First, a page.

What’s up with Emily Dickinson’s exclamation points? As part of the Emily Dickinson Museum’s annual Tell It Slant poetry festival, some 150 people from around the world gathered to learn about the meaning behind the mark—which appears in Dickinson’s work 384 times. The virtual session was led by Moriel Rothman-Zecher, a poet, novelist and essayist, who shared takeaways from his upcoming article on the subject in the American Poetry Review.

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In modern literature

Do we admire it today, though? Not so much, said Rothman-Zecher, who broke down its reception into four categories. 
Dialogic was the first: Exclamation points may be more acceptable in dialogue, to convey vocal excitement. Yet they have been maligned (the second category) for being excessive in poetry and prose. Rothman-Zecher cited theorist Theodore Adorno, who deemed exclamation points “a desperate written gesture that yearns in vain to transcend language.”

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To convey sarcasm

For the third category, Rothman-Zecher quoted poets who’ve wrought sarcasm or irony out of the !, such Diane Seuss in this sonnet: “… He said and I quote ‘To be absent from the body is to be present / with the Lord!’ What does that look like exactly we cried. Are there chairs? Are there / lambs to tend? Because you know how we get when there are no lambs to tend!”

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A slip of the pen

Rothman-Zecher said some scholars think that ! began as a slip of a pen. Medieval scribes would end certain sentences with the Latin Io, which signals joy or delight, but, at some point, the I was mistakenly placed over the o. Alternate theory: During the Renaissance, the Italian poet Iacopo Alpoleio da Urbisaglia rightly or wrongly declared himself the inventor of the exclamation point, which he dubbed punctus admirativus. In English: “mark of admiration.”

A handwritten poem on a piece of parchment

This Emily Dickinson poem may have been the last one she wrote. Do you see how it ends?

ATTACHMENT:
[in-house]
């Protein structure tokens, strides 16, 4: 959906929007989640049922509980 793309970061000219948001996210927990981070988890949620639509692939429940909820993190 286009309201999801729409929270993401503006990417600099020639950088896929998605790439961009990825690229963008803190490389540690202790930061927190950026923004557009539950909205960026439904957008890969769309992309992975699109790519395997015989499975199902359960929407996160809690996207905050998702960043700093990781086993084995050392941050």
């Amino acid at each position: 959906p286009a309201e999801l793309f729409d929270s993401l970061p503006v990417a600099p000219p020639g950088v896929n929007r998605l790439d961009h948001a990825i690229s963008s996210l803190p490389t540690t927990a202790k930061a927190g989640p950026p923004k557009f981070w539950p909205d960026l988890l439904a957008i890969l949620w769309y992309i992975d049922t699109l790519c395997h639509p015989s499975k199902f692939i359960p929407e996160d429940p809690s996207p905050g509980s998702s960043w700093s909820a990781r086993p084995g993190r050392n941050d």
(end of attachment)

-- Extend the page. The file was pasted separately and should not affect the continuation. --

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What it says about gender

One audience member asked whether exclamation points are coded as gendered, given how male critics disdained “female” effusiveness. Rothman-Zecher agreed, recalling that he’d once written enthusiastically to someone he hadn’t met yet, and they responded, “I was sure you were a woman based on how many exclamation points you used in your email.”

An illustration of an illustration point with wings and Emily Dickenson's head as the period

“Fare Forward, Travellers!”

Rothman-Zecher asked the people in the audience to take 
poetry volumes from their bookshelves, search for exclamation points and share the lines with the group. Dozens bobbed up in the chat section. A sampling: “Fare forward, travellers!” (T.S. Eliot); “sometimes they’ll sing / a trapgod hymn (what a first breath!),” from Danez Smith; “This afternoon, in the 
velvet waters, hundreds of white birds!” (Mary Oliver). And then Rothman-Zecher read from Dickinson’s poem F338A, possibly the final one she wrote. Which means her last mark may have been—wait for it!—an exclamation point: “Good bye to the life I used to live, / And the world I used to know. / And kiss the hills for me, just once—/ Now I am ready to go!”

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To signal death

Dickinson lords over the last category, the “death-conscious” or “ecstatic” exclamation point, which glories in life despite—or because of—its finitude. In her poems, “you see the exclamation points jumping off the page,” said Rothman-Zecher. “You see it signaling something—and almost never is it dialogical, and almost never is it ironic.”

Illustrations by Katherine Streeter